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3.0 out of 5 stars
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3.0 out of 5 stars
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on 7 March 2002
I own this book as well as the RSPCA cat care manual and have looked at dozens of others, and I think the KISS Guide to cat care is by far the best I have seen. It is the most comprehensive in what it covers, eg it is the only general cat care book I have seen that covers the possible risks of vaccines, encouraging owners to make informed decisions based on the individual requirements of their pet. It also has good ideas on how to prevent your indoor cat from getting bored, and how to train your cat. Other general books don't cover these topics and restrict themselves to the practical issues like what to buy for the new arrival etc - which the KISS guide of course covers as well, and it's more in-depth even on those issues
I think it's probably the best general cat care book you could invest in.
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With 352 pages this book contains a great deal of information and photographs but too often repeats itself from one section to the next. The book is spilt into four main sections with chapters and then subsections within these. This may appear a simple system but it can often take far longer to reference enquiries this way. Thankfully an index at the back of the book makes finding things easier.
Christopher Walken has written a two page front piece which is a pleasant start to an otherwise dull book. The layout becomes frustrating as each section reveals subsections which contain bullet point style text.
The biggest drawback is the very simple style (child like) which the book is written in. The book is almost encyclopaedic in size but contains vast amounts of white space and reminders about what you are reading. This continuous 'summary' of the cat facts is unnecessary.
People looking for DK books will probably feel a bit disappointed, especially if they have read another DK cat book, CATS, by David Alderton, which is really first class. The Keep It Simple Series doesn't match up to the quality of their Alderton publication. A shame.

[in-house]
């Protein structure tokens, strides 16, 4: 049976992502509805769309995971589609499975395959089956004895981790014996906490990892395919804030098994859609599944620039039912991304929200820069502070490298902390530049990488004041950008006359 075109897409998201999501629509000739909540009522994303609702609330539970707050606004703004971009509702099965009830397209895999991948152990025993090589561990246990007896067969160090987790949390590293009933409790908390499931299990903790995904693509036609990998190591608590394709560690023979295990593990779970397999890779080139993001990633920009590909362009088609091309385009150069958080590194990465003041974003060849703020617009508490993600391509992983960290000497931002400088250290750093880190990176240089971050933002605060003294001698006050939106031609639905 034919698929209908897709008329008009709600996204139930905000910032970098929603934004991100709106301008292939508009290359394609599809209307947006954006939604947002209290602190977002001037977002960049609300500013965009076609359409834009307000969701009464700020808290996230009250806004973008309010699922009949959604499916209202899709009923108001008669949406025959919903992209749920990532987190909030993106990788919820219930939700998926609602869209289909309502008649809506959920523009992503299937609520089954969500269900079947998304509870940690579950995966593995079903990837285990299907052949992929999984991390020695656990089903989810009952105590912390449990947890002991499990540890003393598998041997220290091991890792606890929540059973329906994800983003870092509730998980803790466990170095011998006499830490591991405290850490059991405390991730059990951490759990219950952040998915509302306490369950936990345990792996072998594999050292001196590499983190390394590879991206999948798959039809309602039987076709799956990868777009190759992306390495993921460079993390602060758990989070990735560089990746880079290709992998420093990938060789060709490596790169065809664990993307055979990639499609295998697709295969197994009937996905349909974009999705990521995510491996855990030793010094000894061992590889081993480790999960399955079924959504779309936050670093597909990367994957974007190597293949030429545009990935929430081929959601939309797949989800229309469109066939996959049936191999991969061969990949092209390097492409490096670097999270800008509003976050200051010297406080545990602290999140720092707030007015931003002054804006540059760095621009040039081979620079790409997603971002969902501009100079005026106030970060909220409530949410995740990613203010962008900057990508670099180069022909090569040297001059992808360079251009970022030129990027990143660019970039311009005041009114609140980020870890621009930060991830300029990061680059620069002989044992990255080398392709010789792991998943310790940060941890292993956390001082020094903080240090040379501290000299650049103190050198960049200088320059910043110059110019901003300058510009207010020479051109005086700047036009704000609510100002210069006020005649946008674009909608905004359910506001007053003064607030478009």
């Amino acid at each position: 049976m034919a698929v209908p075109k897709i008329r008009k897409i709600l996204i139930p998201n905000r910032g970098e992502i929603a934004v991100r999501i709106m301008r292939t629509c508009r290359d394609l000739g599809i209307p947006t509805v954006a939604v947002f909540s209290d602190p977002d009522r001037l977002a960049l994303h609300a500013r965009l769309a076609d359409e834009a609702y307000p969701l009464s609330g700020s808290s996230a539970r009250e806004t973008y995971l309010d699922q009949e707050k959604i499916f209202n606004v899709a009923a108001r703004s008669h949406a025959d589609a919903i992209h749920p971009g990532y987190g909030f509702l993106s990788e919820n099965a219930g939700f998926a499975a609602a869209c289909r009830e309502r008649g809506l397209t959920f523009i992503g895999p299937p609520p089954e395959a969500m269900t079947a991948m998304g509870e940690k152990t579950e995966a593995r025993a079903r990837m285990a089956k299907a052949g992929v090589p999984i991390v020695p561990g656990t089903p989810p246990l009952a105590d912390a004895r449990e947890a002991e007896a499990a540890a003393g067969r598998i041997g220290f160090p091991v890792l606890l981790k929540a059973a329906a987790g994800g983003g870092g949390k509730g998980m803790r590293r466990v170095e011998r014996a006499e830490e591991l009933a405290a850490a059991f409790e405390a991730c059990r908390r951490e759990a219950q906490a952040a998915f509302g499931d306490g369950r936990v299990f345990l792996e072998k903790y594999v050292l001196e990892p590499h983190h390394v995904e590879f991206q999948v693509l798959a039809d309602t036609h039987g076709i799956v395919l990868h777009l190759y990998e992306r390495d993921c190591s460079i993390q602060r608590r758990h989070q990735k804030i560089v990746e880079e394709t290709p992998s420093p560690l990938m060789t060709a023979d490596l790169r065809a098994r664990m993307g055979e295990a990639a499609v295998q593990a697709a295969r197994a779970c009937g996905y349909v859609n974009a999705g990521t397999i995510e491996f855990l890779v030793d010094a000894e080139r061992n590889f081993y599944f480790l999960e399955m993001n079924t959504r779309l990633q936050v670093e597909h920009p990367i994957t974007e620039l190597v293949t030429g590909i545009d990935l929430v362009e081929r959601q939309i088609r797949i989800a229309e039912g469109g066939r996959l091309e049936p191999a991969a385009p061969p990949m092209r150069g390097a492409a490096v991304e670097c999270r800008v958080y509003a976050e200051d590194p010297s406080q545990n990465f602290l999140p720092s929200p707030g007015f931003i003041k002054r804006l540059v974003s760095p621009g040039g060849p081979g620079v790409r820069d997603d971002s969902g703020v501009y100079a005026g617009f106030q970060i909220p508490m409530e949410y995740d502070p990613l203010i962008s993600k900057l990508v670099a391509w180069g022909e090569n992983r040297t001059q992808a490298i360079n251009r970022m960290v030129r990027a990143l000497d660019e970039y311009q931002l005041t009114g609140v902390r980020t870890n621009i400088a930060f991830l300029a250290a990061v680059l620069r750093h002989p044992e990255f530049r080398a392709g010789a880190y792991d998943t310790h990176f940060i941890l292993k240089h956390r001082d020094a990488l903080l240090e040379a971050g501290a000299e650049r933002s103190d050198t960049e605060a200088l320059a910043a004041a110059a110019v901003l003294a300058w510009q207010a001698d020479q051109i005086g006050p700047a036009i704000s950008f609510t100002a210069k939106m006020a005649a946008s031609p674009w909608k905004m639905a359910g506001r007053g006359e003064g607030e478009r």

Nonetheless, the book proudly advertises its 'simple' style on the front and back covers and people in need of a slower, less complicated read should try this. People looking for straight forward information and facts should certainly try Alderton.
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on 9 July 2010
Throughout this text the author refers to cats as "it" as if they were inanimate objects: clearly he has no respect for them. Objectifying animals is the first step to abusing them.

If the rest of the text were a bit more substantial I could forgive this; but it's not, it's largely fluff and pictures. There is no proper index, making the book useless for reference (which it would be anyway). Important toxins such as raisins and chocolate are not mentioned, which is unforgiveable. Finally, the discussion about dry food is hopelessly inaccurate and misleading and makes no mention of the biggest danger, i.e., dehydration leading to feline urologic syndrome. I get the feeling that the book is written by someone who is more concerned about the convenience of humans than about the needs of cats.

I have written to the publishers to complain.
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on 29 October 2007
I found this book too simplistic, horrible to look at and very much aimed at the American market.

The author believes that as a cat owner, you are irresponsible and therefore totally to blame for any illness that your cat might pick up, any fight that it might get into and any accident it might have if you let it venture into the world outside your house.

There are four whole pages devoted to lecturing readers about the evils of letting a cat go outside, and the author doesn't hold back. I quote: "People who support letting cats outside need to think long and hard, then, about their real motivations for letting domestic felines outside and into harm's way. Are they just too busy to play with their cat indoors? I say it is more cruel to let a cat out, knowing that in doing so, you may be condemning it to a shorter and less healthy life"

Strangely enough there doesn't seem to be a mention of declawing - a very cruel procedure which is very popular with indoor cat owners in the States, but illegal in most European countries. On the plus side however,there's a whole chapter ('Hollywood Calling') devoted to teaching your cat to perform tricks.

Save your money and buy Cats - 500 Questions Answered by Dr David Sands instead.
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on 10 November 2014
usefull and easy to read
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on 16 December 2015
comprhensive
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on 20 April 2016
very good
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on 3 July 2010
I bought the book as my cat is pregnant. Instead of advice I read a diatribe of why not to let you cat get pregnant. Not exactly helpful!
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